Where are my energy bills going?
It’s an interesting quirk of human evolution that we have developed the sense to know, just by looking at an unopened letter or email, that it’s a horribly big bill. Instead of sighing heavily, paying it off and forgetting about it, how many of us actually takes the time to consider where these unpleasant energy bills come from and what simple, practical changes we can make to reduce them?
Energy usage and costs are far more complicated and convoluted than most of us can wrap our heads around, and the prospect of dissecting our lifestyles and bills to figure out how many watts went on charging the iPad to rewatch Breaking Bad or how much money we spent having a better lit Christmas tree than the neighbours, sounds frankly exhausting. If only there were some clever Australians who’d just released a study breaking down average energy use… If only you knew a website that could use that information to give you a basic guide to reducing your energy usage and significantly cutting your costs…
Independent consumer advocacy group Choice has put together an up-to-date breakdown of average household energy usage, so buckle up and let us break down your bill to provide some pertinent pointers on conserving energy and saving you money.
How does that help to reduce my energy bills?
Heating & Cooling – 40%
A whopping 40% of household energy is used to regulate our temperature, be it fans in the summer or radiators in the winter. This time of year our mother’s would surely roll their eyes and tell us all to just put another jumper on, but when the bite of a British winter hits then knitwear is really only half the battle.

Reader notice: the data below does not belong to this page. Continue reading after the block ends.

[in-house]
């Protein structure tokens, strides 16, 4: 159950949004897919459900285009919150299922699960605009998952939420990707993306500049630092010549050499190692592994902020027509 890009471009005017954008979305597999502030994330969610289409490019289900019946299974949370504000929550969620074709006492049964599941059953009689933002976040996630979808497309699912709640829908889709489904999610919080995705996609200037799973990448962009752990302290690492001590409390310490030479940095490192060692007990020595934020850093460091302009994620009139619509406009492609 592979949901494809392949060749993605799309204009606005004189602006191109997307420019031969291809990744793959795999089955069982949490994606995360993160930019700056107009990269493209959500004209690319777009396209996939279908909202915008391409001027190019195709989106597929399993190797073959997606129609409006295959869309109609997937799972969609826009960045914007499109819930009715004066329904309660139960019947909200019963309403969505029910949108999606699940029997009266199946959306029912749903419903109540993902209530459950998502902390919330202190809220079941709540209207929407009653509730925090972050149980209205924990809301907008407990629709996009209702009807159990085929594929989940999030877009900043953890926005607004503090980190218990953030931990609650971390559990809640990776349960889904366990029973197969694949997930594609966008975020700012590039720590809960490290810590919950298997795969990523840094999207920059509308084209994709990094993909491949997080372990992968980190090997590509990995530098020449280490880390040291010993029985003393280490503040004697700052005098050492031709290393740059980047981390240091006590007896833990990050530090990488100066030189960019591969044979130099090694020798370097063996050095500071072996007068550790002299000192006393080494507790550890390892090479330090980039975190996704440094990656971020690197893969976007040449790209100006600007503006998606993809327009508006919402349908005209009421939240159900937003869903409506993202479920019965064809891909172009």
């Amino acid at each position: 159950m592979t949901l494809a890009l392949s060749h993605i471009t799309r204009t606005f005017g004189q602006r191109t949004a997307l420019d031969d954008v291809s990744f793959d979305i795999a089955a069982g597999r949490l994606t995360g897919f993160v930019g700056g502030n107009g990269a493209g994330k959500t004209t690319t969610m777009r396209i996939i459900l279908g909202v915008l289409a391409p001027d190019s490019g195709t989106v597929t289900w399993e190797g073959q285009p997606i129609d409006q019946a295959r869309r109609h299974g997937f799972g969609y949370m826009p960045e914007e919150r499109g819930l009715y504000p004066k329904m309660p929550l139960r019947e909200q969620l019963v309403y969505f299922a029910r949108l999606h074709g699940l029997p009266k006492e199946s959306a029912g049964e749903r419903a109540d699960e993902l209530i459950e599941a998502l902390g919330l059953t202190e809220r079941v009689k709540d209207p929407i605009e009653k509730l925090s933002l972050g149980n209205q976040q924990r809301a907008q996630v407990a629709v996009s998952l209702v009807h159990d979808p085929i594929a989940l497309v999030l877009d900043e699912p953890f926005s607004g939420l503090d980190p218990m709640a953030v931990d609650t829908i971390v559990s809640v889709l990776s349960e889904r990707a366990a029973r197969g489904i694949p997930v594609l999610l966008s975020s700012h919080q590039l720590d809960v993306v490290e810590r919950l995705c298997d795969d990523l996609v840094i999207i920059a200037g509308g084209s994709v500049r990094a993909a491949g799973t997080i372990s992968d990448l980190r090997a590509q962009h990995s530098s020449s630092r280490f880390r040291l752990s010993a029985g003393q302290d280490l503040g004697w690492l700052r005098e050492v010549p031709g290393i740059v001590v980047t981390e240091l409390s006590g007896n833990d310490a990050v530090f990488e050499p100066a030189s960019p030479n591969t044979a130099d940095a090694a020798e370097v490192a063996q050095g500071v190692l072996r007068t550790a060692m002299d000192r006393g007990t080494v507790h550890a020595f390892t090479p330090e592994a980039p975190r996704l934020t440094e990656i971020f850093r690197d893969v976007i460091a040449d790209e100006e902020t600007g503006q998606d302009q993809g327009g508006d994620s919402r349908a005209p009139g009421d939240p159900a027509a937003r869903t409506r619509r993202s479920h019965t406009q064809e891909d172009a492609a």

Draft proofing is a key area to consider, regardless of budget or property, with options ranging from something as simple as a draft excluder to more comprehensive solutions such as double glazing.
If you’re up for a bit of a project then start thinking about adding or improving your home’s insulation. Loft insulation can be bought cheaply, installed in a number of hours, and will drastically reduce the 25% of heat lost through an unprotected roof. While completely uninsulated houses are becoming a thing of the past, identifying areas with insubstantial thermal protection can be one of the most cost effective measures against the changing weather.
Despite your best intentions, despite keeping all your doors closed and wearing 3 pairs of thermal socks, the time must come when we all admit defeat to the god of energy bills and turn the heating on. We’ve already told you about the cost effectiveness of various boilers, the benefits and drawbacks of electric heating options, and cost analyses of alternative heating methods, but short of replacing the entire central heating system there are some much less intimidating investments that can make the most of the heating you use. Radiator fans, stove fans, and radiator reflectors are all budget conscious accessories to enhance your existing sources of heat. Even better, GreenAge readers can get an exclusive 20% discount using offer code TGA20.
Water Heating – 23%
Not so far behind heating costs, nearly a quarter of our energy bills are generated by heating the water we use for everyday tasks. While a long day ended by a luxuriously deep, steaming hot bath sounds like heaven, such hot water use has a serious impact on our monthly costs.